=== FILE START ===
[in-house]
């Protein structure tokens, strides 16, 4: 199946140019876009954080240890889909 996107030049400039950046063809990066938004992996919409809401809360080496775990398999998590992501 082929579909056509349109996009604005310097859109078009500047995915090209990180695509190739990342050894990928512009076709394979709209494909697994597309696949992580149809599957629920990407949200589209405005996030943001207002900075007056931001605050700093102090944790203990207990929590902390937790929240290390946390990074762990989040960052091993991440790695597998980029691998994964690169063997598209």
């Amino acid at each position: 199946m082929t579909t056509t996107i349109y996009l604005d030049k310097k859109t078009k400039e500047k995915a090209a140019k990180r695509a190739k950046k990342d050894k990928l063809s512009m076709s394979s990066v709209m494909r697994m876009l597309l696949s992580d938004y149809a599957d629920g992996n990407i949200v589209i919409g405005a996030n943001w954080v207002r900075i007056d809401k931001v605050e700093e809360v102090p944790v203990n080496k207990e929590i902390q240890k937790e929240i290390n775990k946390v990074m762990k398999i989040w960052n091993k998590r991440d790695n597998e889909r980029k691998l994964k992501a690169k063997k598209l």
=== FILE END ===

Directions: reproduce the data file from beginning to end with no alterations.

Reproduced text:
[in-house]
């Protein structure tokens, strides 16, 4: 199946140019876009954080240890889909 996107030049400039950046063809990066938004992996919409809401809360080496775990398999998590992501 082929579909056509349109996009604005310097859109078009500047995915090209990180695509190739990342050894990928512009076709394979709209494909697994597309696949992580149809599957629920990407949200589209405005996030943001207002900075007056931001605050700093102090944790203990207990929590902390937790929240290390946390990074762990989040960052091993991440790695597998980029691998994964690169063997598209």
């Amino acid at each position: 199946m082929t579909t056509t996107i349109y996009l604005d030049k310097k859109t078009k400039e500047k995915a090209a140019k990180r695509a190739k950046k990342d050894k990928l063809s512009m076709s394979s990066v709209m494909r697994m876009l597309l696949s992580d938004y149809a599957d629920g992996n990407i949200v589209i919409g405005a996030n943001w954080v207002r900075i007056d809401k931001v605050e700093e809360v102090p944790v203990n080496k207990e929590i902390q240890k937790e929240i290390n775990k946390v990074m762990k398999i989040w960052n091993k998590r991440d790695n597998e889909r980029k691998l994964k992501a690169k063997k598209l």